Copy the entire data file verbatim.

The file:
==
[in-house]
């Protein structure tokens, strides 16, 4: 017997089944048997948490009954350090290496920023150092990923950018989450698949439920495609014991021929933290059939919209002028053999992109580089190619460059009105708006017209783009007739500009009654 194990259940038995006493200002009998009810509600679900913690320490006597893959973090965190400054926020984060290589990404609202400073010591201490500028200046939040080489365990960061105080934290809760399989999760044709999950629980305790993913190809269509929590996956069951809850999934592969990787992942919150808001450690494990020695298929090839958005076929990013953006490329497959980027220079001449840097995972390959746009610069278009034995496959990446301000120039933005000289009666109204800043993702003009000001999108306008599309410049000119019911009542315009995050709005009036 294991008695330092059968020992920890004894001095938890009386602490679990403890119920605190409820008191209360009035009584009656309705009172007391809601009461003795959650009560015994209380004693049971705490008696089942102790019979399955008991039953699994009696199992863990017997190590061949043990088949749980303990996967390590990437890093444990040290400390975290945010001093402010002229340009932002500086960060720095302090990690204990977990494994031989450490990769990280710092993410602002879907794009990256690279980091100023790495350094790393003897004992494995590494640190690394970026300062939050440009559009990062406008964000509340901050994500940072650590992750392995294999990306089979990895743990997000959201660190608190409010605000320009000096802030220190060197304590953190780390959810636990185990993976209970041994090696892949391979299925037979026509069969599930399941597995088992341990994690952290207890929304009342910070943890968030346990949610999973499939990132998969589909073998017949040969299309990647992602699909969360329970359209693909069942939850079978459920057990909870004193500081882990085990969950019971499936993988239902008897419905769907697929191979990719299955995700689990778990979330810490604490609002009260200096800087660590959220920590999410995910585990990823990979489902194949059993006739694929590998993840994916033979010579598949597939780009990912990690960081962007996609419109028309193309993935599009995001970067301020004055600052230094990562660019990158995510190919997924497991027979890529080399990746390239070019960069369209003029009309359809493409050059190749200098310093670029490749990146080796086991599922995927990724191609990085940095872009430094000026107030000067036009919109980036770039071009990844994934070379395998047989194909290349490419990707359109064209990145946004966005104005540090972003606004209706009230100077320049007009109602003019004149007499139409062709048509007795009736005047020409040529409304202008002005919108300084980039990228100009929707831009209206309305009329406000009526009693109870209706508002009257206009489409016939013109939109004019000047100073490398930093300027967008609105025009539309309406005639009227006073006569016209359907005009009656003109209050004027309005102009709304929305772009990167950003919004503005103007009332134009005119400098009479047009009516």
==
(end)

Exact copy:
[in-house]
């Protein structure tokens, strides 16, 4: 017997089944048997948490009954350090290496920023150092990923950018989450698949439920495609014991021929933290059939919209002028053999992109580089190619460059009105708006017209783009007739500009009654 194990259940038995006493200002009998009810509600679900913690320490006597893959973090965190400054926020984060290589990404609202400073010591201490500028200046939040080489365990960061105080934290809760399989999760044709999950629980305790993913190809269509929590996956069951809850999934592969990787992942919150808001450690494990020695298929090839958005076929990013953006490329497959980027220079001449840097995972390959746009610069278009034995496959990446301000120039933005000289009666109204800043993702003009000001999108306008599309410049000119019911009542315009995050709005009036 294991008695330092059968020992920890004894001095938890009386602490679990403890119920605190409820008191209360009035009584009656309705009172007391809601009461003795959650009560015994209380004693049971705490008696089942102790019979399955008991039953699994009696199992863990017997190590061949043990088949749980303990996967390590990437890093444990040290400390975290945010001093402010002229340009932002500086960060720095302090990690204990977990494994031989450490990769990280710092993410602002879907794009990256690279980091100023790495350094790393003897004992494995590494640190690394970026300062939050440009559009990062406008964000509340901050994500940072650590992750392995294999990306089979990895743990997000959201660190608190409010605000320009000096802030220190060197304590953190780390959810636990185990993976209970041994090696892949391979299925037979026509069969599930399941597995088992341990994690952290207890929304009342910070943890968030346990949610999973499939990132998969589909073998017949040969299309990647992602699909969360329970359209693909069942939850079978459920057990909870004193500081882990085990969950019971499936993988239902008897419905769907697929191979990719299955995700689990778990979330810490604490609002009260200096800087660590959220920590999410995910585990990823990979489902194949059993006739694929590998993840994916033979010579598949597939780009990912990690960081962007996609419109028309193309993935599009995001970067301020004055600052230094990562660019990158995510190919997924497991027979890529080399990746390239070019960069369209003029009309359809493409050059190749200098310093670029490749990146080796086991599922995927990724191609990085940095872009430094000026107030000067036009919109980036770039071009990844994934070379395998047989194909290349490419990707359109064209990145946004966005104005540090972003606004209706009230100077320049007009109602003019004149007499139409062709048509007795009736005047020409040529409304202008002005919108300084980039990228100009929707831009209206309305009329406000009526009693109870209706508002009257206009489409016939013109939109004019000047100073490398930093300027967008609105025009539309309406005639009227006073006569016209359907005009009656003109209050004027309005102009709304929305772009990167950003919004503005103007009332134009005119400098009479047009009516």